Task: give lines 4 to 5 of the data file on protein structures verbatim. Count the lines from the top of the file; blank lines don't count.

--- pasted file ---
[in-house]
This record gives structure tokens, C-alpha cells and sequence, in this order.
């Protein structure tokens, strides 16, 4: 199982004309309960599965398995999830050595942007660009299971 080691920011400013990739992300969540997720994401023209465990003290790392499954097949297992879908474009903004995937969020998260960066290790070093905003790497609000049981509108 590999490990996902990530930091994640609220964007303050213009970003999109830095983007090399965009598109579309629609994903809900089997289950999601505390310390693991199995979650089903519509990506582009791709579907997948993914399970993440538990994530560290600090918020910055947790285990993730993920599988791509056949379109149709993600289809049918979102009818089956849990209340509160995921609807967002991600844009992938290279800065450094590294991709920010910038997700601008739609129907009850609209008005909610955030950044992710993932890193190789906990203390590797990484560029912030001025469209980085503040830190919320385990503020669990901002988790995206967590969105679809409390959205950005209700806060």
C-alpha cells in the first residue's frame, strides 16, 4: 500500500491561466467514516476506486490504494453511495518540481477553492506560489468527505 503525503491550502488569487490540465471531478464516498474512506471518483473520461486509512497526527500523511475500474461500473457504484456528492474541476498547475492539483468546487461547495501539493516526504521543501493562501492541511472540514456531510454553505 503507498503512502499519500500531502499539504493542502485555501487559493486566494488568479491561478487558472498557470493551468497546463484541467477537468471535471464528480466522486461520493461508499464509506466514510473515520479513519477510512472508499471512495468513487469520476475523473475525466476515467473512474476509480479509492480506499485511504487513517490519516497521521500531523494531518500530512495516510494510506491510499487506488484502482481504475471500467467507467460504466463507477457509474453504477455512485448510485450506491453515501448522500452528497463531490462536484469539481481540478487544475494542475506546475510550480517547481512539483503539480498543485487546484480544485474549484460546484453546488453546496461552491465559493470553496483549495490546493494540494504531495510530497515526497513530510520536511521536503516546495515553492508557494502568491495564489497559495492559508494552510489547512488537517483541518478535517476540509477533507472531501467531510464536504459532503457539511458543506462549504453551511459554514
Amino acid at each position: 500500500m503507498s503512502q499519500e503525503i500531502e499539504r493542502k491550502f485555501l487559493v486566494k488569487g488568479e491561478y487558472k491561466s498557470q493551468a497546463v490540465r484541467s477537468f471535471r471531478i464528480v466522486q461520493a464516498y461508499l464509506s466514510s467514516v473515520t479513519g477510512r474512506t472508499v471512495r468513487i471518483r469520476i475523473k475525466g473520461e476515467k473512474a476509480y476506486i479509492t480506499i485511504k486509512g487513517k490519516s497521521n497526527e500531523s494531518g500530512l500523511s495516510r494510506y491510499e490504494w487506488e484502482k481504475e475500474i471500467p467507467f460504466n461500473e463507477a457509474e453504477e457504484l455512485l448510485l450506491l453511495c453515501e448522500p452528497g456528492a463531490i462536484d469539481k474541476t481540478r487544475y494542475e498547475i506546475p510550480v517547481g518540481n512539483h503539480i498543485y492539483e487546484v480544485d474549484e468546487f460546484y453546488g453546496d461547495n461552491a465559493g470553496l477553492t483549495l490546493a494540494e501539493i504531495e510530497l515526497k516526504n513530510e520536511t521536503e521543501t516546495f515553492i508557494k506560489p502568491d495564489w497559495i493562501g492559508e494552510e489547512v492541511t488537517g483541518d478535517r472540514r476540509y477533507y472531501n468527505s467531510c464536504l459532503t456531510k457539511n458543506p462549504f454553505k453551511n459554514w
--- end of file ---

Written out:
C-alpha cells in the first residue's frame, strides 16, 4: 500500500491561466467514516476506486490504494453511495518540481477553492506560489468527505 503525503491550502488569487490540465471531478464516498474512506471518483473520461486509512497526527500523511475500474461500473457504484456528492474541476498547475492539483468546487461547495501539493516526504521543501493562501492541511472540514456531510454553505 503507498503512502499519500500531502499539504493542502485555501487559493486566494488568479491561478487558472498557470493551468497546463484541467477537468471535471464528480466522486461520493461508499464509506466514510473515520479513519477510512472508499471512495468513487469520476475523473475525466476515467473512474476509480479509492480506499485511504487513517490519516497521521500531523494531518500530512495516510494510506491510499487506488484502482481504475471500467467507467460504466463507477457509474453504477455512485448510485450506491453515501448522500452528497463531490462536484469539481481540478487544475494542475506546475510550480517547481512539483503539480498543485487546484480544485474549484460546484453546488453546496461552491465559493470553496483549495490546493494540494504531495510530497515526497513530510520536511521536503516546495515553492508557494502568491495564489497559495492559508494552510489547512488537517483541518478535517476540509477533507472531501467531510464536504459532503457539511458543506462549504453551511459554514
Amino acid at each position: 500500500m503507498s503512502q499519500e503525503i500531502e499539504r493542502k491550502f485555501l487559493v486566494k488569487g488568479e491561478y487558472k491561466s498557470q493551468a497546463v490540465r484541467s477537468f471535471r471531478i464528480v466522486q461520493a464516498y461508499l464509506s466514510s467514516v473515520t479513519g477510512r474512506t472508499v471512495r468513487i471518483r469520476i475523473k475525466g473520461e476515467k473512474a476509480y476506486i479509492t480506499i485511504k486509512g487513517k490519516s497521521n497526527e500531523s494531518g500530512l500523511s495516510r494510506y491510499e490504494w487506488e484502482k481504475e475500474i471500467p467507467f460504466n461500473e463507477a457509474e453504477e457504484l455512485l448510485l450506491l453511495c453515501e448522500p452528497g456528492a463531490i462536484d469539481k474541476t481540478r487544475y494542475e498547475i506546475p510550480v517547481g518540481n512539483h503539480i498543485y492539483e487546484v480544485d474549484e468546487f460546484y453546488g453546496d461547495n461552491a465559493g470553496l477553492t483549495l490546493a494540494e501539493i504531495e510530497l515526497k516526504n513530510e520536511t521536503e521543501t516546495f515553492i508557494k506560489p502568491d495564489w497559495i493562501g492559508e494552510e489547512v492541511t488537517g483541518d478535517r472540514r476540509y477533507y472531501n468527505s467531510c464536504l459532503t456531510k457539511n458543506p462549504f454553505k453551511n459554514w